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The Cost of Dropping Perfection

Perfection on a piece of paper on the floor

“Part of the fear of dropping perfectionism is that it forces us to choose what we are called to go all in on and what we need to let go.”Made for More

My oldest daughter, Bailey, asks for my opinion on decisions she makes all of the time. She’s scared to make the wrong decision. Really, she just wants to make the best, most perfect, decision.

We were at Claire’s the other day. She had received a gift card for her birthday and she was overwhelmed with the choices that lay before her. She couldn’t decide what to go all in on. And that buy three, get three free deal is overwhelming at best.

She turned to me and said, “Mom, what would you buy?”

Honestly, I just wanted the large red, white, and blue unicorn pool float that was fifty percent off because it was the day after July Fourth. Spoiler alert! She didn’t choose that.

When she posed her usual question, it was one of those moments as a parent when I knew that the lesson being learned in that store was about so much more than jewelry, stick-on earrings, and hair bows.

I’d been there myself. Grasping for right answers, calculating the perfect scenarios in my head, and scared to make a decision.

I’d found myself in this situation too many times to count.

A few years ago, I knew God was leading me away from the perfectly crafted career that I had created for myself. I fought it for a long time, a few years maybe, as it slowly shattered around me before I raised my white flag in surrender.

What did fighting it look like for me?

I felt detached.

I felt like I didn’t fit in anywhere.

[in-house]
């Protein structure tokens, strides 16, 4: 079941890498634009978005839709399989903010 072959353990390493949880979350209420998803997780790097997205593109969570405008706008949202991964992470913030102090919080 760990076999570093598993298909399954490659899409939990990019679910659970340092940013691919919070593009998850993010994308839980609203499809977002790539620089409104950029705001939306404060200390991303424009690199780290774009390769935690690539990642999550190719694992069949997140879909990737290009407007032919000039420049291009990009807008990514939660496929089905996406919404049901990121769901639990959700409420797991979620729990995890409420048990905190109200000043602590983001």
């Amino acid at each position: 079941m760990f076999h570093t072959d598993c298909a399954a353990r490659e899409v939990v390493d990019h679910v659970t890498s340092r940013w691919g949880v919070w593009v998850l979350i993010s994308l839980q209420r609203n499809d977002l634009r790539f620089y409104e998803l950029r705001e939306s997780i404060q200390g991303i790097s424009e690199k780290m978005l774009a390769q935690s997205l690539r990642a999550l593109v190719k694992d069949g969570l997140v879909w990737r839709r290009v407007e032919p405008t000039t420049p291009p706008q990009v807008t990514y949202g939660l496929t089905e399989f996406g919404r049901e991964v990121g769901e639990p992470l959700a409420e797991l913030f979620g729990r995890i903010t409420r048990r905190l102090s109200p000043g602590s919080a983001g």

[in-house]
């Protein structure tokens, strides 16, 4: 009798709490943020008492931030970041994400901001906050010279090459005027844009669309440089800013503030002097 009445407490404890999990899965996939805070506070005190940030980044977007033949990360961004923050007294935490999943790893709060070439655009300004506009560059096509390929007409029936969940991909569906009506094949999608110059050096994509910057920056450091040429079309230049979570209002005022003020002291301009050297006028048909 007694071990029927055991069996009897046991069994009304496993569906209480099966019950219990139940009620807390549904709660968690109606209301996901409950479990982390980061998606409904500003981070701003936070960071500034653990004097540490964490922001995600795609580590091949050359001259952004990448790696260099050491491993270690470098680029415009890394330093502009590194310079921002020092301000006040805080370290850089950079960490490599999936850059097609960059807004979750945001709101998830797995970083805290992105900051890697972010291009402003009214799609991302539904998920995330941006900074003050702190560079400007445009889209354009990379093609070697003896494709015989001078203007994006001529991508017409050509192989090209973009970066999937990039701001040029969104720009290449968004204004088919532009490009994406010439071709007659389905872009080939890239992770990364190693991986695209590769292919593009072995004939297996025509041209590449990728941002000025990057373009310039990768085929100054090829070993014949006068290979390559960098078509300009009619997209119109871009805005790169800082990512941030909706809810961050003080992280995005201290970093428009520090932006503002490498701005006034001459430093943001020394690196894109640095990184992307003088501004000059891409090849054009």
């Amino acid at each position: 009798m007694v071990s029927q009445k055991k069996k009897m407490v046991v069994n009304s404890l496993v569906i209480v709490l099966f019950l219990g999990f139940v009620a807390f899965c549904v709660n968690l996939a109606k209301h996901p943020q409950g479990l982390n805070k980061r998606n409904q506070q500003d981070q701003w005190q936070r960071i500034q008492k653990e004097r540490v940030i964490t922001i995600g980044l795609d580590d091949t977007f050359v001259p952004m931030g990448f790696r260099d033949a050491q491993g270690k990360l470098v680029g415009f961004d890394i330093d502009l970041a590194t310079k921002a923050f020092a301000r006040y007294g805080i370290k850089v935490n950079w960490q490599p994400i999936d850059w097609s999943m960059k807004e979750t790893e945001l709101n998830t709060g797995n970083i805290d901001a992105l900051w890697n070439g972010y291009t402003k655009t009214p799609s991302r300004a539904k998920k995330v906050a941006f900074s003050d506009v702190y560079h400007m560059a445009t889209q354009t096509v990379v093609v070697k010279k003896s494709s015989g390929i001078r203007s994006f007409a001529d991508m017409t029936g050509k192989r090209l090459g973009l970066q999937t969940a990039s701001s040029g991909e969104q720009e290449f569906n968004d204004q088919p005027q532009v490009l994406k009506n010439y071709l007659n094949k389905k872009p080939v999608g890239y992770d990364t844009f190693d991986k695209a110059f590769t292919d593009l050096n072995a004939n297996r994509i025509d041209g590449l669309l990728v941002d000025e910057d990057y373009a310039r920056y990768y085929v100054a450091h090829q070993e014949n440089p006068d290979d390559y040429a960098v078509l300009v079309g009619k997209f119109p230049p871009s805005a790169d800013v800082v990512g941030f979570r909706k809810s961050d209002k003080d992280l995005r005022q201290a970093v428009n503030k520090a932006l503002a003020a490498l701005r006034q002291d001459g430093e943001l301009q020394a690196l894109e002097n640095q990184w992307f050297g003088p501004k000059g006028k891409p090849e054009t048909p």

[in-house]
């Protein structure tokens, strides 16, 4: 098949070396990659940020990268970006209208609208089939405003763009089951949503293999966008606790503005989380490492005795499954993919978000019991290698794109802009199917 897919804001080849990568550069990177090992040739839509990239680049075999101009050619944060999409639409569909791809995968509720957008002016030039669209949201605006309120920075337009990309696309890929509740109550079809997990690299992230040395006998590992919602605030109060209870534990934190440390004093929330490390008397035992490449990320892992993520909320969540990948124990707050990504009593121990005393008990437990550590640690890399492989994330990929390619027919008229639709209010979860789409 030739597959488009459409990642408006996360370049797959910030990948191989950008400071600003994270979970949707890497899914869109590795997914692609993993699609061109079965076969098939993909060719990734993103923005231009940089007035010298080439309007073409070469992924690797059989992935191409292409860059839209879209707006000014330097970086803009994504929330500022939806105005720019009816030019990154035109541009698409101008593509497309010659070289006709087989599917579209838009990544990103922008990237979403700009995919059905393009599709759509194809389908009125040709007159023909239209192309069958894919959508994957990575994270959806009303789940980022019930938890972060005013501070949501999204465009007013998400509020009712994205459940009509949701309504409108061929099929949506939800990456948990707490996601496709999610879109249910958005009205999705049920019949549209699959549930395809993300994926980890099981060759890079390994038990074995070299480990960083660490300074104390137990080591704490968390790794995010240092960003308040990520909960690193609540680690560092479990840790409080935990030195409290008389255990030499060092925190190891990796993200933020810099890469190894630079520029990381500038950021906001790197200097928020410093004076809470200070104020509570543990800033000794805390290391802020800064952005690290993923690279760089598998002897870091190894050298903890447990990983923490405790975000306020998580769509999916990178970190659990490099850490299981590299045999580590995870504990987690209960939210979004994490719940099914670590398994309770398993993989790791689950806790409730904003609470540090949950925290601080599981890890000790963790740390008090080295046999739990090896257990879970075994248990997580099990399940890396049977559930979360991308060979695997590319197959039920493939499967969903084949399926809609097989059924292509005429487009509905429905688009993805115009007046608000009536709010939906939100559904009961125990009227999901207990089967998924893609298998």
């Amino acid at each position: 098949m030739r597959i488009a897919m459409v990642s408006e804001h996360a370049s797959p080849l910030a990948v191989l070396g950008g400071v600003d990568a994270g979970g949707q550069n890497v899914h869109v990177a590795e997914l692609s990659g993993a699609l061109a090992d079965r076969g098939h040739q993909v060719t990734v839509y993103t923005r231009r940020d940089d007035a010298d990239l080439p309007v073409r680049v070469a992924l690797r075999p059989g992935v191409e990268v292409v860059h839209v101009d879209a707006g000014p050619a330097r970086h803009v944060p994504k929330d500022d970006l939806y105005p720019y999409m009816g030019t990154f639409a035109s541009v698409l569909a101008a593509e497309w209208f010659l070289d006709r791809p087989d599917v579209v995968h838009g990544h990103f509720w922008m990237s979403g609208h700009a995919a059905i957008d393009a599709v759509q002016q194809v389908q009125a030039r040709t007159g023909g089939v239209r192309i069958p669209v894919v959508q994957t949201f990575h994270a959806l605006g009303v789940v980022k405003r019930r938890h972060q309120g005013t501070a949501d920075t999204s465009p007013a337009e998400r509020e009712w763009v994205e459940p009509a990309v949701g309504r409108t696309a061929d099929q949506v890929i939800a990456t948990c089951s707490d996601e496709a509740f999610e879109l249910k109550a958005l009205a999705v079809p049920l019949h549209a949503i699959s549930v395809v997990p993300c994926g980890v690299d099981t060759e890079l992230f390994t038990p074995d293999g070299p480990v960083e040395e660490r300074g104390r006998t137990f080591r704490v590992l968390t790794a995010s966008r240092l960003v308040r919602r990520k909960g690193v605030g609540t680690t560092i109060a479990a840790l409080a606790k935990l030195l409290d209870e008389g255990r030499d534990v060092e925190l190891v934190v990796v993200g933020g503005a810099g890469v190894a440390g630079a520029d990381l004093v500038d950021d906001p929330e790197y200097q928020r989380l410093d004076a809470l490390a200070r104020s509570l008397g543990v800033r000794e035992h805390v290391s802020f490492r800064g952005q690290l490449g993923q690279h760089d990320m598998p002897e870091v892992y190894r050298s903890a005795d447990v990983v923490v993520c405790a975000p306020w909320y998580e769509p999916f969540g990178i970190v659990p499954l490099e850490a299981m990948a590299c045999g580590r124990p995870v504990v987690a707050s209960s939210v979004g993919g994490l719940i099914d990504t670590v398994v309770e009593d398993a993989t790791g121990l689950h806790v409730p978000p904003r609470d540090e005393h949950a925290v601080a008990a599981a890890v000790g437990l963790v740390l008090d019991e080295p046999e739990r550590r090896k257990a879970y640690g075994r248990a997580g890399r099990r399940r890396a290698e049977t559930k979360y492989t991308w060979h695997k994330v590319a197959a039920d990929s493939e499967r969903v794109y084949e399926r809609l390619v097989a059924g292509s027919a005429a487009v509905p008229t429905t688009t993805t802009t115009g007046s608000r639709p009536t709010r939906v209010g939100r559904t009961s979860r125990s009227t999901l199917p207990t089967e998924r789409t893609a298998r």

I felt a continual nudge toward something else.

I felt the need to manipulate and control.

This career in the business world that I had created and built for myself was all that I knew. It was safe. It was predictable if I played the game right, and I was super good at the game. It was perfect.

When I felt the call to write, I had a choice to make. I could go all in or just dabble in it on the side as I’d done for years. Besides, writing can always be a side hustle. It never has to be THE hustle.

When I let go of everything else and chose to go all in as a writer, a lot of things had to change.

I can’t always play it safe. I have to take risks.

I can’t always stay behind the scenes. I have to put myself in the center of attention at times.

I can’t always have a perfectly laid out plan. I have to fail and then get back up. Then repeat that a few more times.

Here’s the thing. Looking back, I had to choose to make changes but it really only cost me what I had created on my own.

It cost me my feeling of detachment and never fitting in.

It cost me my mirage of control.

It cost me my ability to manipulate my situation.

Yes, dropping my idea of perfect cost me. Honestly, it was scary to let go. It was painful at times looking at myself in the mirror and releasing all of those selfishly created expectations. But it was absolutely worth it. I would’ve lost so much more had I not let go of perfect.

I also learned that truly letting go and being obedient to God’s calling has provided me with so much God-given peace and freedom. Obedience over outcome is worth it every single time.

Oh, and Bailey, she bought a folding fan at Claire’s and saved the remainder of her gift card for later. She jumped all in on her decision and is at peace about it.

Me? I continue to wonder if that unicorn float is still fifty percent off…

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